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Craig B.N.,Lamar University | Congleton J.J.,Texas A&M University | Kerk C.J.,South Dakota School of Mines and Technology | Amendola A.A.,Texas A&M University | And 2 more authors.
IIE Annual Conference and Expo 2010 Proceedings | Year: 2010

Moving materials provides an essential function however these activities are also riddled with occupational injuries and illnesses (OIIs). Better understanding the risk factors associated with OIIs may assist in the reduction of the number and severity of these OIIs. Potential psychosocial risk factors were measured and evaluated for association with OIIs in 442 manual material handlers, across three companies, nine US locations, and 15 different job descriptions. OIIs were tracked within this population for one year after the testing was completed. Higher occurrences of OIIS were significantly associated with the same five risk factors in the univariate and multivariate models, with odds ratios ranging from 2.13 - 7.29. Source


Jin S.,Iowa State University | Jin S.,Liberty Mutual Insurance Group | Botterud A.,Argonne National Laboratory | Ryan S.M.,Iowa State University
IEEE Transactions on Power Systems | Year: 2014

We propose a stochastic generation expansion model, where we represent the long-term uncertainty in the availability and variability in the weekly wind pattern with multiple scenarios. Scenario reduction is conducted to select a representative set of scenarios for the long-term wind power uncertainty. We assume that the short-term wind forecast error induces an additional amount of operating reserves as a predefined fraction of the wind power forecast level. Unit commitment (UC) decisions and constraints for thermal units are incorporated into the expansion model to better capture the impact of wind variability on the operation of the system. To reduce computational complexity, we also consider a simplified economic dispatch (ED) based model with ramping constraints as an alternative to the UC formulation. We find that the differences in optimal expansion decisions between the UC and ED formulations are relatively small. We also conclude that the reduced set of scenarios can adequately represent the long-term wind power uncertainty in the expansion problem. The case studies are based on load and wind power data from the state of Illinois. © 2014 IEEE. Source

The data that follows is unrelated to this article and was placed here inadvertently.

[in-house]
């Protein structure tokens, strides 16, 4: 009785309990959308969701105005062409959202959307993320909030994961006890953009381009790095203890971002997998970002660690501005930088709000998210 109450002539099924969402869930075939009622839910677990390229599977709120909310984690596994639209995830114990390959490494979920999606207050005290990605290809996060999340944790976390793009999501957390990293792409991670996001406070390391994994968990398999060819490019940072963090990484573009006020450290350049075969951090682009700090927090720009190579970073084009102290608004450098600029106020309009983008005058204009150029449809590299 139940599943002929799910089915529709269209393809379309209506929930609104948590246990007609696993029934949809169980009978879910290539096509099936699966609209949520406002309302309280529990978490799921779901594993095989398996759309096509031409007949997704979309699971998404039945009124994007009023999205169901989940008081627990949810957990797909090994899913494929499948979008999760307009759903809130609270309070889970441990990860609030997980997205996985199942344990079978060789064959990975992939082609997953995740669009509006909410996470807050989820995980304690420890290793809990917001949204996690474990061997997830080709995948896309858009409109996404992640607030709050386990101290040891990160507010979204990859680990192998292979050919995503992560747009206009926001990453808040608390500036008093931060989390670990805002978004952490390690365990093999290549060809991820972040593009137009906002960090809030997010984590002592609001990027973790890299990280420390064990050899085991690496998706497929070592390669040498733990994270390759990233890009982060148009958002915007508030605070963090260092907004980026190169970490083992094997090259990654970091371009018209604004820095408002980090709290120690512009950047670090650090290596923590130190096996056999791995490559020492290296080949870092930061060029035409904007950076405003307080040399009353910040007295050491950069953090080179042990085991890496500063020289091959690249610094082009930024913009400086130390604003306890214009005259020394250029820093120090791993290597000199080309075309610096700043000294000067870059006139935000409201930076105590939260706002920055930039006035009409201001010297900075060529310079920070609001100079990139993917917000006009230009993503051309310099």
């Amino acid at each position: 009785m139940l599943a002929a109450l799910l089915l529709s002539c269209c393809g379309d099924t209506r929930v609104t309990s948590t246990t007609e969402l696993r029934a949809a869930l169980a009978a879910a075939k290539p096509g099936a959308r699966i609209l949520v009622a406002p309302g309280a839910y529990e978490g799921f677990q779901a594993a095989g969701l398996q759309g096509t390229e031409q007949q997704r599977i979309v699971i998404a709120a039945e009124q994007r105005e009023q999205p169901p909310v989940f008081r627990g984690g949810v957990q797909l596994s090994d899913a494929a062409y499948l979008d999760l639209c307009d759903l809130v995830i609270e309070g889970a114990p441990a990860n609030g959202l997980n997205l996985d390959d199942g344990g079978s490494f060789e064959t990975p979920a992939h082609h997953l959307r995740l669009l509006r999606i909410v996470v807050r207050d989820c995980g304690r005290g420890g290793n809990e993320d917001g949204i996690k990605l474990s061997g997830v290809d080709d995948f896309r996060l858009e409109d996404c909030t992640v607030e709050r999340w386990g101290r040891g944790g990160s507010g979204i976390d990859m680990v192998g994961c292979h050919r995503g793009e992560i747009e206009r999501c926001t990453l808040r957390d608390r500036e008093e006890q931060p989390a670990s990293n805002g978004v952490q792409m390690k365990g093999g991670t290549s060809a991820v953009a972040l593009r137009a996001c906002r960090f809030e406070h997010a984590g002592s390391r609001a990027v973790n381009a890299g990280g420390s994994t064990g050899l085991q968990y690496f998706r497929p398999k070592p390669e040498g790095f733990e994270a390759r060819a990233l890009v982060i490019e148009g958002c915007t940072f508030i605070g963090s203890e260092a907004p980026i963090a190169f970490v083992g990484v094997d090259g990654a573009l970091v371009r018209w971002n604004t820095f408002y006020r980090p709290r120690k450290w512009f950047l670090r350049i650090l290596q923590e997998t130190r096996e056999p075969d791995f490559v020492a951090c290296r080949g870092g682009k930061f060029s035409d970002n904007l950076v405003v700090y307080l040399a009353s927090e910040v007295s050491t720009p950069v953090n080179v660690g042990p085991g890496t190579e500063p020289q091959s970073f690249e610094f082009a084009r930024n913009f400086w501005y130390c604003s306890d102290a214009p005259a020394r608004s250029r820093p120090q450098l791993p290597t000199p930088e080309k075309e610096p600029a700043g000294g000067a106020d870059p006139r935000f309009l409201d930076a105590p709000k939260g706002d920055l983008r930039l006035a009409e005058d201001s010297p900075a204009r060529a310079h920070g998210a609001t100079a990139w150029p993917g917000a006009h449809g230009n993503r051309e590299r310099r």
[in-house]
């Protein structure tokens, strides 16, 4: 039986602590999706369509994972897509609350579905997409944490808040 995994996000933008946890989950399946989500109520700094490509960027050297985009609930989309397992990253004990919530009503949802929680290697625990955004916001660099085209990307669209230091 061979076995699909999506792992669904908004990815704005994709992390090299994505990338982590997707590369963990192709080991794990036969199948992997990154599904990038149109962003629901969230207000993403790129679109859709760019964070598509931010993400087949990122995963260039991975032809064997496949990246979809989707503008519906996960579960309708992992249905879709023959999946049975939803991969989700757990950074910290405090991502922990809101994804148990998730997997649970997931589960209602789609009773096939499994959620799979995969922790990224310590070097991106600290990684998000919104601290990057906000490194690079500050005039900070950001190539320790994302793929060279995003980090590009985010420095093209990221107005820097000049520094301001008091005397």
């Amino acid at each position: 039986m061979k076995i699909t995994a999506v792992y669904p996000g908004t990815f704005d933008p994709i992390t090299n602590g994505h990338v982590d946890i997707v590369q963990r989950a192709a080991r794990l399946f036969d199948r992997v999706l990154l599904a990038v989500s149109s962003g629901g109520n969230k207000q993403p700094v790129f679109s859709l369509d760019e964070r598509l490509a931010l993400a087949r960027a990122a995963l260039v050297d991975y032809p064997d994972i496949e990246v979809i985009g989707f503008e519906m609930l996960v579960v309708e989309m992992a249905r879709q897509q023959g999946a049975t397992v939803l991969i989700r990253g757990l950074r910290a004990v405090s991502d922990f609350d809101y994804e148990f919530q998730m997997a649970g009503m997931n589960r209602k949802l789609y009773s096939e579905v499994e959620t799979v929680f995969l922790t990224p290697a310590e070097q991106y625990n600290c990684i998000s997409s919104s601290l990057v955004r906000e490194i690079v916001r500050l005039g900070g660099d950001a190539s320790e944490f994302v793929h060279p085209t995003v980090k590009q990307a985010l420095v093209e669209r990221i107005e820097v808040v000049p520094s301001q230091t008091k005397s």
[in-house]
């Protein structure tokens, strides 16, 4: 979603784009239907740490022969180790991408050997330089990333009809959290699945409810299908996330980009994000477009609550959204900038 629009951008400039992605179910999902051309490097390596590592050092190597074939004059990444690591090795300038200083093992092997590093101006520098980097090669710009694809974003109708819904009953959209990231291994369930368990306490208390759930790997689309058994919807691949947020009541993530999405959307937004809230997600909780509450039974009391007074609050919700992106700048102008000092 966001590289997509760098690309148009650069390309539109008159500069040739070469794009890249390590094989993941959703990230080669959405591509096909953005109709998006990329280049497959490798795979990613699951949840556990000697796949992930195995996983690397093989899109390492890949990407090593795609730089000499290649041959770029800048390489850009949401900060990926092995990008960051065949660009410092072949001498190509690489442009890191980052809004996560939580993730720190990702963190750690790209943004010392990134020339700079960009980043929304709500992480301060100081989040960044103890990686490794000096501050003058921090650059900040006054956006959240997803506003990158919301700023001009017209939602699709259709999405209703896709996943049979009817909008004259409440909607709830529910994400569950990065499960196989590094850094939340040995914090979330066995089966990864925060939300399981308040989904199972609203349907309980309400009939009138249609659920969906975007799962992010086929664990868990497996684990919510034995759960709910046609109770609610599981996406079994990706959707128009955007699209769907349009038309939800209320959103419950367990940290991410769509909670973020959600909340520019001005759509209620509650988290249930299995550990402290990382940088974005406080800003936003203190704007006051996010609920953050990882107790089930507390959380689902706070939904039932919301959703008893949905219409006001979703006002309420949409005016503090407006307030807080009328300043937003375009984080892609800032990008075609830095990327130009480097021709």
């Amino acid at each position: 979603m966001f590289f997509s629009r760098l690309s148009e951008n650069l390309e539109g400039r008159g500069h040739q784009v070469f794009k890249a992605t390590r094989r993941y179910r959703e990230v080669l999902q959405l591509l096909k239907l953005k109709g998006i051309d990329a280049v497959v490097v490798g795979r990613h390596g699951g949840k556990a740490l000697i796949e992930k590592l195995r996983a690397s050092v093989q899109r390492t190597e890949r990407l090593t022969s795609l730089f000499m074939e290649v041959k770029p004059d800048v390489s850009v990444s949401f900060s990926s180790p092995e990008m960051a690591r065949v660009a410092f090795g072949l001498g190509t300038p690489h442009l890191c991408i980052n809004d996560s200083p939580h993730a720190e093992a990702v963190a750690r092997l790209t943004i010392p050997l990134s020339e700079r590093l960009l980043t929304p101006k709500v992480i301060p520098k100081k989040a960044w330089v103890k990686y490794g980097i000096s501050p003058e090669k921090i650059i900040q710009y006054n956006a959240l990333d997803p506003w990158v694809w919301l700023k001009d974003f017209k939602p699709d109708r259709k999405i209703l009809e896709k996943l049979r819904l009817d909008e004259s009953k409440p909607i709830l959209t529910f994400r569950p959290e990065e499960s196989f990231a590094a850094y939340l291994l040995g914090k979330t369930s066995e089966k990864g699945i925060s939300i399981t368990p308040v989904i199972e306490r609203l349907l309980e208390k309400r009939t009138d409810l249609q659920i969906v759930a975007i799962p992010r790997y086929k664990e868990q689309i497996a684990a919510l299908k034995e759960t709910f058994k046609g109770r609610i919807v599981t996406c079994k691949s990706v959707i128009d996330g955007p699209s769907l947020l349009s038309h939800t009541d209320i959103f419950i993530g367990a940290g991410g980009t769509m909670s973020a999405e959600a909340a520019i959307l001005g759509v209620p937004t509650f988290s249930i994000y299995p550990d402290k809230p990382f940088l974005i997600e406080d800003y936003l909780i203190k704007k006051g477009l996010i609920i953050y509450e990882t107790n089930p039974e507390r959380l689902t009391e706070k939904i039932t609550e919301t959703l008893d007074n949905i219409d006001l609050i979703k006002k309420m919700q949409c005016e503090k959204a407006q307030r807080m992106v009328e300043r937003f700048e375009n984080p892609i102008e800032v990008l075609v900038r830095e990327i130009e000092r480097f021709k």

Jin S.,Iowa State University | Jin S.,Liberty Mutual Insurance Group | Ryan S.M.,Iowa State University
IEEE Transactions on Power Systems | Year: 2014

We study a tri-level integrated transmission and generation expansion planning problem in a deregulated power market environment. The collection of bi-level sub-problems in the lower two levels is an equilibrium problem with equilibrium constraints (EPEC) that can be approached by either the diagonalization method (DM) or a complementarity problem (CP) reformulation. This paper is a continuation of its Part I, in which a hybrid iterative algorithm is proposed to solve the tri-level problem by iteratively applying the CP reformulation of the tri-level problem to propose solutions and evaluating them in the EPEC sub-problem by DM. It focuses on the numerical results obtained by the hybrid algorithm for a 6-bus system, a modified IEEE 30-bus system, and an IEEE 118-bus system. In the numerical instances, the (approximate) Nash equilibrium point for the sub-problem can be verified by examining local concavity. © 2013 IEEE. Source